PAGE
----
Britain's John Lewis Partnership Reports £55m First-Half Loss
Waitrose owner The John Lewis Partnership has reported a first-half loss of £55 million (€60.5 million), saying the hit to trading from the pandemic had left it in the same position as it was after World War Two – unable to pay a bonus to staff.
The business said the closure of stores during the national lockdown and the purchase of low-profit products like toilet paper had hit overall trading.
Yesterday, its Waitrose business said that it was planning to close four stores due to a drop in profitability.
Operating profit at the department store chain fell by 46% in the first-half to July 25. As a result, the employee-owned group will not pay its staff, known as partners, a bonus.
'The Group found itself in a similar position in 1948 when the bonus was halted following the Second World War,' the company said. 'We came through then to be even stronger than before and we will do so again.'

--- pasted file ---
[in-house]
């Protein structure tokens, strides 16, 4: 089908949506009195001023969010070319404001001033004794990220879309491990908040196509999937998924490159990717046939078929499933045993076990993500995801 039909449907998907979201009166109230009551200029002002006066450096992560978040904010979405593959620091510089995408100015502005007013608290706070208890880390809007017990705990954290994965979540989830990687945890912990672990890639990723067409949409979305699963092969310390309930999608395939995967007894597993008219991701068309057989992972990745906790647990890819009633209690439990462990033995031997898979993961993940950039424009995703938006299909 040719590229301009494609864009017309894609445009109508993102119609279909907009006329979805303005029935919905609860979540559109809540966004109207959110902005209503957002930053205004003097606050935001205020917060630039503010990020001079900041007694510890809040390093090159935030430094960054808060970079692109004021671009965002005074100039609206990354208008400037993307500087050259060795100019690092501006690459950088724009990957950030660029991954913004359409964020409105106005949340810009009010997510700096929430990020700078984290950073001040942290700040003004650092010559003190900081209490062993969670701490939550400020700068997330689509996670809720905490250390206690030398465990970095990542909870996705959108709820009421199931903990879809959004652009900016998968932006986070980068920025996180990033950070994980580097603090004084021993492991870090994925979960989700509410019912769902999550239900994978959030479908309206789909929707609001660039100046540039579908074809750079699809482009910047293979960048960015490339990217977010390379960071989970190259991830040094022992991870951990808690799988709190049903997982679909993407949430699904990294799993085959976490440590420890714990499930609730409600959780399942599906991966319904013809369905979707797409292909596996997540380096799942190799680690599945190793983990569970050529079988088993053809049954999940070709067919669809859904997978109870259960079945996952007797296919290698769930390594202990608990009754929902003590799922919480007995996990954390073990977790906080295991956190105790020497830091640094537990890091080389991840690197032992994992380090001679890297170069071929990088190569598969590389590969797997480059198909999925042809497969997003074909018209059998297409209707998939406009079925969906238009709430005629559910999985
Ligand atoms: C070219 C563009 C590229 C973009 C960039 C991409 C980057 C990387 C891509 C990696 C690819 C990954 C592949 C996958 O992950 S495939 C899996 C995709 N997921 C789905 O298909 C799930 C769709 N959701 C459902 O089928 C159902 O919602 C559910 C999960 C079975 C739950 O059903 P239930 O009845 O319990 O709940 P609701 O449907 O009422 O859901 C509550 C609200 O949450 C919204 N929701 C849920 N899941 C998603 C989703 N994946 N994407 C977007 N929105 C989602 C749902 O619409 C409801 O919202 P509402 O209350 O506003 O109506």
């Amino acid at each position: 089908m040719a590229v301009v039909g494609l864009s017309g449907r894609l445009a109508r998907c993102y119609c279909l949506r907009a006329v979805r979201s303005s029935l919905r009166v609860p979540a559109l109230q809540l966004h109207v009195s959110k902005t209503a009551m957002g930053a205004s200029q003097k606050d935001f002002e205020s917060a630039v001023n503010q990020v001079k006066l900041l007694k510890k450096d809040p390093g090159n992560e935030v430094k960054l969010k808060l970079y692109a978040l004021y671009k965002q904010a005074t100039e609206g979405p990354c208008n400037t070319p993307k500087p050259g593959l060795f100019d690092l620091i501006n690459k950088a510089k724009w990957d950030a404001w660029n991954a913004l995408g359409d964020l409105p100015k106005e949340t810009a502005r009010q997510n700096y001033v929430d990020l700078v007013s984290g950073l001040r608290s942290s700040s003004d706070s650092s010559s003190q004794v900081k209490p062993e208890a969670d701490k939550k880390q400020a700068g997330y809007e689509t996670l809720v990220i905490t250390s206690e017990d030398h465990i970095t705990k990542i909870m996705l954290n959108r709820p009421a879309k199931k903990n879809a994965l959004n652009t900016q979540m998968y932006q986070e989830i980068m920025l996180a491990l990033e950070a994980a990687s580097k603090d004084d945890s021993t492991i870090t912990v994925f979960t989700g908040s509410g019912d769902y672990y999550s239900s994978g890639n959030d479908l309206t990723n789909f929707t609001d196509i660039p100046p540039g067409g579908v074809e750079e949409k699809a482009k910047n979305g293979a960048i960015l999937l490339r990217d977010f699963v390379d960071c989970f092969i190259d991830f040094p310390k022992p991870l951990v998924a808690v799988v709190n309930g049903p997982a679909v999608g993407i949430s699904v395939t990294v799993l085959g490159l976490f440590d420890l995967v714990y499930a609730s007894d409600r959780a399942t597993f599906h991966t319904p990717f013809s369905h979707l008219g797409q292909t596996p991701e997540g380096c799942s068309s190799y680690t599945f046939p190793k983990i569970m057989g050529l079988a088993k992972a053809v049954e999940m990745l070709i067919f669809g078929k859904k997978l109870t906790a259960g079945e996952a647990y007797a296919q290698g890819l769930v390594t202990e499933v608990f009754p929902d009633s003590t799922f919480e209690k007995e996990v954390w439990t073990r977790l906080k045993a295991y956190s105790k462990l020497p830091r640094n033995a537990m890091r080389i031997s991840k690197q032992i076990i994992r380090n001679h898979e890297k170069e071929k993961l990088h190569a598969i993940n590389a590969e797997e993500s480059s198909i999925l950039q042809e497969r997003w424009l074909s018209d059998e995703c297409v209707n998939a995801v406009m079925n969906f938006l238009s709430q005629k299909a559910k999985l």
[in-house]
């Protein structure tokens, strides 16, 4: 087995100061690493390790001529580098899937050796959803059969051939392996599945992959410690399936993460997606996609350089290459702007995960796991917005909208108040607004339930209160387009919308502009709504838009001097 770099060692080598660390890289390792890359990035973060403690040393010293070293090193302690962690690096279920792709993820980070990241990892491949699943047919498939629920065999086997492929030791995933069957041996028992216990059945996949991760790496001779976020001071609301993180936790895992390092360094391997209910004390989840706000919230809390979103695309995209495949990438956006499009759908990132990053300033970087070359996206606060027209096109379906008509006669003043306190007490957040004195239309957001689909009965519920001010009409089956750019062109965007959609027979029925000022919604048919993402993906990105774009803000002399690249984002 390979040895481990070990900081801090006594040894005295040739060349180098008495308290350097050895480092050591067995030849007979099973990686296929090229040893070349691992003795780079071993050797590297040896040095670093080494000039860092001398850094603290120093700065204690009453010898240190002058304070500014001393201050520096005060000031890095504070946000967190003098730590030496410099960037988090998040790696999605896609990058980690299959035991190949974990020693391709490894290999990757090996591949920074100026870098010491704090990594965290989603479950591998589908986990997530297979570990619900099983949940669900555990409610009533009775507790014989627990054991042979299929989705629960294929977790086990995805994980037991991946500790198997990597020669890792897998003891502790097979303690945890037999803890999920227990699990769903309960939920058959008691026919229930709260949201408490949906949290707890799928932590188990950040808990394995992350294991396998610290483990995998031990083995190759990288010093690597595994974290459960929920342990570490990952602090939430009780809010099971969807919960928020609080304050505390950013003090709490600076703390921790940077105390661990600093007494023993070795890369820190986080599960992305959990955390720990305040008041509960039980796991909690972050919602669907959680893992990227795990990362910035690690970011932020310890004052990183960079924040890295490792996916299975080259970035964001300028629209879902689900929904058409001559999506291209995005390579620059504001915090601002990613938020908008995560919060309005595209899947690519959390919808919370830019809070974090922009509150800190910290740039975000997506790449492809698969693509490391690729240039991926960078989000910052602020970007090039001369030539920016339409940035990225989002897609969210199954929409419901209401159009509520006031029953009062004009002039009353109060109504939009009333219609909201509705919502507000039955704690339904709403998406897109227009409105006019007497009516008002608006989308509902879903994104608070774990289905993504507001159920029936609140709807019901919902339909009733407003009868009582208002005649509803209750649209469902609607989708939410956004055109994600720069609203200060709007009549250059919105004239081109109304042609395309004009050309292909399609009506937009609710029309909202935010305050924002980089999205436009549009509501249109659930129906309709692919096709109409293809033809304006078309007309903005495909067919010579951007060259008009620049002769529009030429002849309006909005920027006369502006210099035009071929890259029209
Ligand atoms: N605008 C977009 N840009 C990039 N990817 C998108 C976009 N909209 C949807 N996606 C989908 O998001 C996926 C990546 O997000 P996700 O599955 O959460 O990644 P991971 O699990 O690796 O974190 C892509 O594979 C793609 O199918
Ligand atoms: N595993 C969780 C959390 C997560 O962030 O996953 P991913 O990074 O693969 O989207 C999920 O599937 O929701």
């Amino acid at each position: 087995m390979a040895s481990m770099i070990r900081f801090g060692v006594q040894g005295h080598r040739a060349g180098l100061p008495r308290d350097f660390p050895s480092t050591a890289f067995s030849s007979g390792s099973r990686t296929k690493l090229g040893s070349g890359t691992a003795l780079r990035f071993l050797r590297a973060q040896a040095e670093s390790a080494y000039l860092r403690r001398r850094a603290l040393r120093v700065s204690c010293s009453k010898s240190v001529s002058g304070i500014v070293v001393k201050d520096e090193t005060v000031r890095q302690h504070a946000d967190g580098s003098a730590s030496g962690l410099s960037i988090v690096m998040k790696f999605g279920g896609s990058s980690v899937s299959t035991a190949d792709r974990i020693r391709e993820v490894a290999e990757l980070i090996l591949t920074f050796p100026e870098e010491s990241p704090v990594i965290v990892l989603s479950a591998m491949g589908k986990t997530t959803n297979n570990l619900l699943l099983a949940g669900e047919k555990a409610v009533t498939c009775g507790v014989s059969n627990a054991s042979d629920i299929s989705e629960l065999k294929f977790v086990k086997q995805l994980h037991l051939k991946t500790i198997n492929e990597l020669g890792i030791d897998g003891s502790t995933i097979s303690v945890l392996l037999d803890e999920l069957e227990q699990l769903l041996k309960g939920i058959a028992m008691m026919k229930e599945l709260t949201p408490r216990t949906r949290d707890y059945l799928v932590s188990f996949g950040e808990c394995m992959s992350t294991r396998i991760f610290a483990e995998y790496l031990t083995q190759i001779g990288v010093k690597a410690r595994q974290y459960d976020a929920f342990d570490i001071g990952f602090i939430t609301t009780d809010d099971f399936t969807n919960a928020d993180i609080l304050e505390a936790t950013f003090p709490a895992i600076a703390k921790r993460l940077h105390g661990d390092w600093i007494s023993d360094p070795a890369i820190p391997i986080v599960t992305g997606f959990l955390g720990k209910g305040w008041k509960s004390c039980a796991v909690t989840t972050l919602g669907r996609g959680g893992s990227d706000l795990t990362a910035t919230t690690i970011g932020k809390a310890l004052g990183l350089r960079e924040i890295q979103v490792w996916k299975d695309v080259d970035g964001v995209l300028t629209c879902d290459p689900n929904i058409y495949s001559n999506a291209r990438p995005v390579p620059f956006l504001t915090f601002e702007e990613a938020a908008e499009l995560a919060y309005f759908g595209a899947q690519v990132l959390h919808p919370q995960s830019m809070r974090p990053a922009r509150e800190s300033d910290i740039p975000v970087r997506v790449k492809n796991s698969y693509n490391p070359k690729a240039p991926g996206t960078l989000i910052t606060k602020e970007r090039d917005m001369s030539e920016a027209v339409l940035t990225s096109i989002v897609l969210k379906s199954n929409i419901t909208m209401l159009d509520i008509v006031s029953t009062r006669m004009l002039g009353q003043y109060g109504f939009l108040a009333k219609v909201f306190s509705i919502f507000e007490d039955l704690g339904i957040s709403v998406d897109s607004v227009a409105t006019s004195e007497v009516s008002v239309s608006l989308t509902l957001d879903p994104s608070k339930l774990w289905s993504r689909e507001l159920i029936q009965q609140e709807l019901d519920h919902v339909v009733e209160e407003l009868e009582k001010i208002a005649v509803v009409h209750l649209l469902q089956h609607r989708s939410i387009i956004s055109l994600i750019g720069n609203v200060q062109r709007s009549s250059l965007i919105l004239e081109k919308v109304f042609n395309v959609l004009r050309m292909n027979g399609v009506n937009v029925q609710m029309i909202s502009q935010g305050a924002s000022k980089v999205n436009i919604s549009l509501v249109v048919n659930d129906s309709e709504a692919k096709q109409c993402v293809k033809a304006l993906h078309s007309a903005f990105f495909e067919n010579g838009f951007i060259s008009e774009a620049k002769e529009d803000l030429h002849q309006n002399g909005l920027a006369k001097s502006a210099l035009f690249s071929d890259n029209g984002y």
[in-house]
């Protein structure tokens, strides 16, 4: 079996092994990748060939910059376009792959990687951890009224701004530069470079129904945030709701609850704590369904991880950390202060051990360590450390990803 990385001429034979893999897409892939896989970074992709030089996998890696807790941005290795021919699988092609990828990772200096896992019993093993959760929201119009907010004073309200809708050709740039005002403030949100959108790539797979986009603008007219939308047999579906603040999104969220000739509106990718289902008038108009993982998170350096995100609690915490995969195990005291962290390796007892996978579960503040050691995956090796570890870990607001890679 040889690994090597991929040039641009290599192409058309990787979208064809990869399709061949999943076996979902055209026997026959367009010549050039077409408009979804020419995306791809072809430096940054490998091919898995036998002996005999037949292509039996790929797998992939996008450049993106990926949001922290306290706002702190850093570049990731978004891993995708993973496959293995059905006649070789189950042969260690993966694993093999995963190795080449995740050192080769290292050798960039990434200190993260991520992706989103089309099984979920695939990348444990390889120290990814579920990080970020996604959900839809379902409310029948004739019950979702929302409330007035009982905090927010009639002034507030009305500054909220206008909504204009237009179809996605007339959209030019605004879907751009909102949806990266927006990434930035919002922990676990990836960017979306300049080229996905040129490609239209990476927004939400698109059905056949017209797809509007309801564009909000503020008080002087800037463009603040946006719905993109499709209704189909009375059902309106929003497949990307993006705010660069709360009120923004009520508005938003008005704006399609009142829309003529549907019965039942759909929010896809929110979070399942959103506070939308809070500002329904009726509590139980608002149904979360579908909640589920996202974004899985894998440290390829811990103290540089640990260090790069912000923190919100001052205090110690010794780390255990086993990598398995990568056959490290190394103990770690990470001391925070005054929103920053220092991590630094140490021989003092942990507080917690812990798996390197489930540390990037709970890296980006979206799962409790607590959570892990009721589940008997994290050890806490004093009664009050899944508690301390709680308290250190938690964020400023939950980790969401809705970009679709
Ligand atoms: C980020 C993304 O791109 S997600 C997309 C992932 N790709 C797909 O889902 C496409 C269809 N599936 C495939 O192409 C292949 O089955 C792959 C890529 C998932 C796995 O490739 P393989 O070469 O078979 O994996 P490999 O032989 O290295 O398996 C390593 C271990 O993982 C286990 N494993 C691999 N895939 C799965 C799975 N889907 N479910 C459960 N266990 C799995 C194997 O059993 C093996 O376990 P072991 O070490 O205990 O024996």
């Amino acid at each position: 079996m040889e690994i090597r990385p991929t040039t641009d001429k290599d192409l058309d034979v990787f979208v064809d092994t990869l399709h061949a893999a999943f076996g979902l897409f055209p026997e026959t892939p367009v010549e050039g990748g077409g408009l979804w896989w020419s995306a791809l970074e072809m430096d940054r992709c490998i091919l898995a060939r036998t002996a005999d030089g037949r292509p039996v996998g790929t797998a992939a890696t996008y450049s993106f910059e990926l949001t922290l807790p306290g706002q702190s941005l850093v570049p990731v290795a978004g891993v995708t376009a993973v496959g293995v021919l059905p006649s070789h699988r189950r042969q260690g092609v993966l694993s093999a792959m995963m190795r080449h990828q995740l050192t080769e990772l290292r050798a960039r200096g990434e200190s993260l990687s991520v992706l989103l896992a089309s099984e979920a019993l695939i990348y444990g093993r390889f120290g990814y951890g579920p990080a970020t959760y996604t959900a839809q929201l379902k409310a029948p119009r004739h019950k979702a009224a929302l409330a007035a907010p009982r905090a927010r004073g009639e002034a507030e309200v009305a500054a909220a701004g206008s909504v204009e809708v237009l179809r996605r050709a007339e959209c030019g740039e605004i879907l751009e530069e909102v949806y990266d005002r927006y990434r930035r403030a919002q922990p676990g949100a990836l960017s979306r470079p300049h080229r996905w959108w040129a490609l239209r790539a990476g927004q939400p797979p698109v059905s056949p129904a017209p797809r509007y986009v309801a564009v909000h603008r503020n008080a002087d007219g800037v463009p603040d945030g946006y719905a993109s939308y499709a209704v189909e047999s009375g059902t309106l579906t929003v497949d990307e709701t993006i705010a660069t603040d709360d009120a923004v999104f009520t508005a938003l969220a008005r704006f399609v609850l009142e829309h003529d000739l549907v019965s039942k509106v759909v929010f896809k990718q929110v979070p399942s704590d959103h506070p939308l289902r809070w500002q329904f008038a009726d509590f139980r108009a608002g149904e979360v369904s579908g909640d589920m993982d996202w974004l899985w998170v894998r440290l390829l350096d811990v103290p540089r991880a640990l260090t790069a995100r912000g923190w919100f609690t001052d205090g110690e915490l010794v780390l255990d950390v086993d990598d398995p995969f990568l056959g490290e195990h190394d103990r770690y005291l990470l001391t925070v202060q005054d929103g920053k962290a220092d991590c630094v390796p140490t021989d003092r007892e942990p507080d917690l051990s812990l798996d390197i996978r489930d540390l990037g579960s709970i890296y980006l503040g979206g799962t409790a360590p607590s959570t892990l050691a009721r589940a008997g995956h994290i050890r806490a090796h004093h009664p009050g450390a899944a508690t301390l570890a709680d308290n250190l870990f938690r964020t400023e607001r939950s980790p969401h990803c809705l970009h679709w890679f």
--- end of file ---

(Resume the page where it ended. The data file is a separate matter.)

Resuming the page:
The company said that its worst case scenario as set out in April for the full year of a sales fall of 5% in Waitrose and 35% in John Lewis remained its view.
'We now believe the most likely outcome will be a small loss or a small profit for the year,' it said.
Commenting on the group's outlook, chairman Sharon White said, "We should be confident about our future. We have two of the best loved brands on the high street.
"Purpose is fundamental to everything we do and believe in - tackling inequality, improving sustainability and wellbeing - at a time when customers are more thoughtful than ever before about what they buy and who they buy with."